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Which Court Will Handle My Case?

An important concern when filing a lawsuit is determining the proper court. The answer is not always easy. Sometimes there are multiple “right” answers, in which case a plaintiff must determine the “best” answer. This is often true in product liability cases. Whether to file in state or federal court is one important consideration, as Sara’s case illustrates.

Sara’s Transvaginal Mesh Case

Sara is a vibrantly healthy 43-year-old woman, but she has been experiencing periodic moderate-to-severe pelvic for several weeks. She had problems with stress urinary incontinence several years ago, but she underwent surgery and had a transvaginal mesh (“TV mesh”) device implanted which solved the problem. When Sara sees her urologist, she is devastated to learn that the synthetic mesh from the device has eroded into surrounding tissues and must be removed immediately. Sara is further shocked to learn her experience is not uncommon, and thousands of women have sued TV mesh manufacturers.

Sara wants to sue the manufacturer of her TV mesh device, but she has many questions. One question is which court will handle her case. She needs to consult with a knowledgeable attorney to explore her options. Still, there are some general facts about product liability jurisdiction Sara should know.

Jurisdiction in Product Liability Cases

Generally, a product liability case may be filed in a state court in the particular county where the injury occurred. A product liability case may also be filed in a federal district court in the district where the injury occurred if something called diversity jurisdiction exists between the manufacturer and the injured person.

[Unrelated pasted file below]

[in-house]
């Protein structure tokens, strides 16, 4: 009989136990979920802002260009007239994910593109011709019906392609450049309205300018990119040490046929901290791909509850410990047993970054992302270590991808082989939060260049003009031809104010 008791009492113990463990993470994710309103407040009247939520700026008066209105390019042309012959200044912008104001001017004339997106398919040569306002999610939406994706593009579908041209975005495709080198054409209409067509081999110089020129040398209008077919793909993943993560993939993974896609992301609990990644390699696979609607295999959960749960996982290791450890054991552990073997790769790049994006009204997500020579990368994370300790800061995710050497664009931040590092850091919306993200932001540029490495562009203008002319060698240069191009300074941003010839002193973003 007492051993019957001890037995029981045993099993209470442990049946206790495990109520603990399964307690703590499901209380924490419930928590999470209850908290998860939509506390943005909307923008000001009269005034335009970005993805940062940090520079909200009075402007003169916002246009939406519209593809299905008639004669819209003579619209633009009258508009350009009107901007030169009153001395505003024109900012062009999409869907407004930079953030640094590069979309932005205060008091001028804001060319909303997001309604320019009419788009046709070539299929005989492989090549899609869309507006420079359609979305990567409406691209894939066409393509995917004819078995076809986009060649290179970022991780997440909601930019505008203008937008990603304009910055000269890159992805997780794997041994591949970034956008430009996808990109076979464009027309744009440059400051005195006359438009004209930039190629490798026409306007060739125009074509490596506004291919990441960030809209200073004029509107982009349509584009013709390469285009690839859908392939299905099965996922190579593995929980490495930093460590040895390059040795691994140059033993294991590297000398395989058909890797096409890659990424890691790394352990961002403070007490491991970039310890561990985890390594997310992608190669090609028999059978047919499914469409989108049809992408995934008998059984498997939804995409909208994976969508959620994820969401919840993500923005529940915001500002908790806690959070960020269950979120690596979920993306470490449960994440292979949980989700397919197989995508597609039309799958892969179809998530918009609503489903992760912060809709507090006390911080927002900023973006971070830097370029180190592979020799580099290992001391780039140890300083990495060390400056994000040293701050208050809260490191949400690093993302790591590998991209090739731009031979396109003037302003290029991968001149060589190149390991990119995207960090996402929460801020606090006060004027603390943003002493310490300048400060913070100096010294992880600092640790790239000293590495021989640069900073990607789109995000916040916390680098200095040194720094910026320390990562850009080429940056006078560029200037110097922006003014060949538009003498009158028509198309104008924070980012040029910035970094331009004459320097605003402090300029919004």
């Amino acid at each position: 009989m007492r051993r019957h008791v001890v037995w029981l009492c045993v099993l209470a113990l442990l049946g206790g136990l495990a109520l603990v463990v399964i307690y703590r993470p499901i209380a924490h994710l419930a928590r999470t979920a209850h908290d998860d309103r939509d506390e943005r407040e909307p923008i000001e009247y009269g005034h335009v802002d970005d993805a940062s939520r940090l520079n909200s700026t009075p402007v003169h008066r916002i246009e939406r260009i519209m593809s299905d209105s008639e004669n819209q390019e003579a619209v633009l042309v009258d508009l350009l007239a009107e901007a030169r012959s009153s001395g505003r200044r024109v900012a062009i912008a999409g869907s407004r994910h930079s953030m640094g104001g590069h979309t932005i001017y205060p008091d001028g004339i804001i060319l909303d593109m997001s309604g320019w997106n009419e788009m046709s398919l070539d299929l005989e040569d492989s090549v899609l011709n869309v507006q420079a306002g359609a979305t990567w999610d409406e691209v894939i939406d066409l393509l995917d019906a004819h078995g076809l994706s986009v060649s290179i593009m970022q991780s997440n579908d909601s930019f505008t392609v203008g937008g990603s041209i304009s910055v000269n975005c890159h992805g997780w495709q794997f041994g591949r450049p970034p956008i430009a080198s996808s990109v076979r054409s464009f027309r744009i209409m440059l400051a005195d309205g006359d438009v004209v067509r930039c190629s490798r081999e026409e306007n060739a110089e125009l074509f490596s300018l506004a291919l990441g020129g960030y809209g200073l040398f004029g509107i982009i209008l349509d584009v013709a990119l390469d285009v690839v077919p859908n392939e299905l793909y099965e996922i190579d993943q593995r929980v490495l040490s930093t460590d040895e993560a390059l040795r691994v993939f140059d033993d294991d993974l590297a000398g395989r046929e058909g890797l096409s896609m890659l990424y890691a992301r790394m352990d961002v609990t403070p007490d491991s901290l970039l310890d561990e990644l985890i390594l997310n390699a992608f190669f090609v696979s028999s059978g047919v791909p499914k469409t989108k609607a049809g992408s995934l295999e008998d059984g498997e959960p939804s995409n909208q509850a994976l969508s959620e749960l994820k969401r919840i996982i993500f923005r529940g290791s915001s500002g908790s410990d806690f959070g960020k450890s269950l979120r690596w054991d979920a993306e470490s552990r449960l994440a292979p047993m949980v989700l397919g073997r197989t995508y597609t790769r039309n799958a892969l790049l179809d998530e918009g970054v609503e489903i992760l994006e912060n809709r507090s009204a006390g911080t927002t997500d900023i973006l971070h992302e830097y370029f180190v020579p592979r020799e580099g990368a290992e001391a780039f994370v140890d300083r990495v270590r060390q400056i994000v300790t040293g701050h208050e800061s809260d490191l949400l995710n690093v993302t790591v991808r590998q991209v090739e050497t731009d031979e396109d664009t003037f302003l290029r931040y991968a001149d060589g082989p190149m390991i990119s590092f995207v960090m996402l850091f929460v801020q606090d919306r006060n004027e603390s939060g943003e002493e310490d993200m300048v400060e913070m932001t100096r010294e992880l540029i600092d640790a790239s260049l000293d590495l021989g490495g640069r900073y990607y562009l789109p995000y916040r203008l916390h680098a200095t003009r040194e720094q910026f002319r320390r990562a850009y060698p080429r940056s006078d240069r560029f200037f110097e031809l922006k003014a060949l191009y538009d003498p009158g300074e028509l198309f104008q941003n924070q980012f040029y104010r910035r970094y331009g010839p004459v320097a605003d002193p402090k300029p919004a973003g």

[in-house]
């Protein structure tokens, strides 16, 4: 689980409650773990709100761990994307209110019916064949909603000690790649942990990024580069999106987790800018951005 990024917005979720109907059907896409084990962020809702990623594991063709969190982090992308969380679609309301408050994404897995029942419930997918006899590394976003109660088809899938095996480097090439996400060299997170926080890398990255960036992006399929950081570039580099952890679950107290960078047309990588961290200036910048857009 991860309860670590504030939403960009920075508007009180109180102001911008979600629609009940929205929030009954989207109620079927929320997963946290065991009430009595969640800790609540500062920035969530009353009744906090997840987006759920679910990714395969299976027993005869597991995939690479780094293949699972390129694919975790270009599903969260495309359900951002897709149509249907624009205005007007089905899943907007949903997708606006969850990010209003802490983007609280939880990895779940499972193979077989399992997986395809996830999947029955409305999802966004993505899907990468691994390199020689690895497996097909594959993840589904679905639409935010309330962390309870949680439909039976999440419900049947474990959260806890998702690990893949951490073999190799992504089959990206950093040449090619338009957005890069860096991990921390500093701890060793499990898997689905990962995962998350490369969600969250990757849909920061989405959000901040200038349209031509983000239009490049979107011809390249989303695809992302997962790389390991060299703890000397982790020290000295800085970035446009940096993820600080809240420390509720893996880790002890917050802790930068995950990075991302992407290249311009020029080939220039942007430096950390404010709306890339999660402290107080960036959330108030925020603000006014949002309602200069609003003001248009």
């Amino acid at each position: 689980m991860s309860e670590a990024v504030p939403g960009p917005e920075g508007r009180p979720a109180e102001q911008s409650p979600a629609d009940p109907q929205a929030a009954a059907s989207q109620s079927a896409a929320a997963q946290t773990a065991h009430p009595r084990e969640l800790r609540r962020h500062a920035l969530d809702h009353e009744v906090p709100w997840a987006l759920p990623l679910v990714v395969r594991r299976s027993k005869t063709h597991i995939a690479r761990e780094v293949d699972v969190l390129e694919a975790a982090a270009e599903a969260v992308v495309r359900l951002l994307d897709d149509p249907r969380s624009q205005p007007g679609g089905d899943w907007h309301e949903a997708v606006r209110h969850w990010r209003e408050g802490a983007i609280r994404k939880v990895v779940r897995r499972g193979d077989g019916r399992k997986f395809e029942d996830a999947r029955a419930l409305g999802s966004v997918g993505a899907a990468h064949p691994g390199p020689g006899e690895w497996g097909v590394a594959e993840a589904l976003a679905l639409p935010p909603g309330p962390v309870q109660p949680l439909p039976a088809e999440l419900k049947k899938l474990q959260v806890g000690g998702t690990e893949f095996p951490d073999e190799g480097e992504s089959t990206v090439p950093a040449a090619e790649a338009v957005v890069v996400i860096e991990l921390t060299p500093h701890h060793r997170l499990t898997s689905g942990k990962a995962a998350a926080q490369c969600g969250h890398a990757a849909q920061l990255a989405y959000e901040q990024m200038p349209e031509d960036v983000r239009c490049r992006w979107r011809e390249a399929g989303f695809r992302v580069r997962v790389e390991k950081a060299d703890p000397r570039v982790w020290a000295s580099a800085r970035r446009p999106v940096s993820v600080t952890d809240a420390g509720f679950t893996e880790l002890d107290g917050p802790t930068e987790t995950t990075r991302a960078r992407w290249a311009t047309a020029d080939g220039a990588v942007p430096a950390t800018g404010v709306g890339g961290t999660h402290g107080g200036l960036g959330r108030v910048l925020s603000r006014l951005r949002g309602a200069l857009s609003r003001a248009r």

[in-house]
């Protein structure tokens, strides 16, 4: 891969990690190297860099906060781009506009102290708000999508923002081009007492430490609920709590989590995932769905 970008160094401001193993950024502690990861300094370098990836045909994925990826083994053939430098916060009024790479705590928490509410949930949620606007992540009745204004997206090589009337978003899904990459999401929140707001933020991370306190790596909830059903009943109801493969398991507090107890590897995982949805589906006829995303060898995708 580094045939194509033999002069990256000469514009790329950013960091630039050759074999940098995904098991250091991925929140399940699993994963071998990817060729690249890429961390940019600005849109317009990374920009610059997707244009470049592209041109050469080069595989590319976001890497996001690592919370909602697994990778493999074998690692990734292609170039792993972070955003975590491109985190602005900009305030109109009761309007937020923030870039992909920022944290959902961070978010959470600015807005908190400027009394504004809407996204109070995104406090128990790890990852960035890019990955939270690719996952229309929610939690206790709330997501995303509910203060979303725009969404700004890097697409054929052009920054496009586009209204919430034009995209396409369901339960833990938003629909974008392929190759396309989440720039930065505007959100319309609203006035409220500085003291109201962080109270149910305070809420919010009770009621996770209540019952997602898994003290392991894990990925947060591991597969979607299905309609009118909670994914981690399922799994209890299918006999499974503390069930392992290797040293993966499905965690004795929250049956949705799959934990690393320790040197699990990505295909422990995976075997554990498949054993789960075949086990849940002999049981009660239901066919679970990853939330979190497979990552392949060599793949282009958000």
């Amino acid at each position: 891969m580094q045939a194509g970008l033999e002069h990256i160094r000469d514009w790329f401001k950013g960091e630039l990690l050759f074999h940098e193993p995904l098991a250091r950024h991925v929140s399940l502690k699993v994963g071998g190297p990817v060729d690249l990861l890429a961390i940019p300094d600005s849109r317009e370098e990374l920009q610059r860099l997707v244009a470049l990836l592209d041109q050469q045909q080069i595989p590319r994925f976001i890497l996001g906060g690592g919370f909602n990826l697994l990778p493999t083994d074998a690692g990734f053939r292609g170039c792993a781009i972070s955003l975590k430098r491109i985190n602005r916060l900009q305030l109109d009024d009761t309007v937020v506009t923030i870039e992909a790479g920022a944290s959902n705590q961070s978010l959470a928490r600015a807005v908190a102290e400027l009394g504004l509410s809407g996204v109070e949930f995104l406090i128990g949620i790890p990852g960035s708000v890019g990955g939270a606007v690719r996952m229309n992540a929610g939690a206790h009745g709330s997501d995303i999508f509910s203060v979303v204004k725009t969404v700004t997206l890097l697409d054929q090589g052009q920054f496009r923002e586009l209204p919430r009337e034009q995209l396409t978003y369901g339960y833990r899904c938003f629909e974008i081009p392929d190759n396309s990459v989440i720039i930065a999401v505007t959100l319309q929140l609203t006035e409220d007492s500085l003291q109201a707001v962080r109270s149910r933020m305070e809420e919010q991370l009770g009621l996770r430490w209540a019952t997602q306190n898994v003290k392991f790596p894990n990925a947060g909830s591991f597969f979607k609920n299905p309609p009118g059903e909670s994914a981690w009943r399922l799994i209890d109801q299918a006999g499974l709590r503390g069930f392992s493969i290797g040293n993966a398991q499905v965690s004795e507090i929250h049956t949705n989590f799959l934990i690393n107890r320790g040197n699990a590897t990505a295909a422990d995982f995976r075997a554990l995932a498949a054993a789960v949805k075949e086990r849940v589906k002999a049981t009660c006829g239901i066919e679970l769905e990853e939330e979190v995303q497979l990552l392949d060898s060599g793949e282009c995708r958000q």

Although product liability laws are similar across states, each state has its own unique set of laws. With very limited federal preemption exceptions, the state law in which the case is filed will control the case, regardless of whether the matter is filed in a state court or a federal court within that state.

Multidistrict Litigation in Mass Product Liability Cases

In some products cases, like Sara’s TV mesh case, thousands of lawsuits are filed against a manufacturer in federal courts all across the country for injuries caused by the same product. In such instances, the Judicial Panel on Multidistrict Litigation has the authority to consolidate the cases into a single court for all pre-trial proceedings. This is called “multidistrict litigation” (“MDL”) and is designed to promote efficiency and economy in litigated matters. Once a case that has been moved into a MDL forum for pre-trial proceedings is ready to go to trial, it must be returned to the district court in which it was filed for the trial.

Determining the Appropriate Forum

Sara’s attorney will ultimately perform an analysis and decide where her case should be filed. In some instances, a case may be filed in either state or federal court. If so, an attorney must assess the strengths and weaknesses of the case and determine which court will best serve the client’s best interests.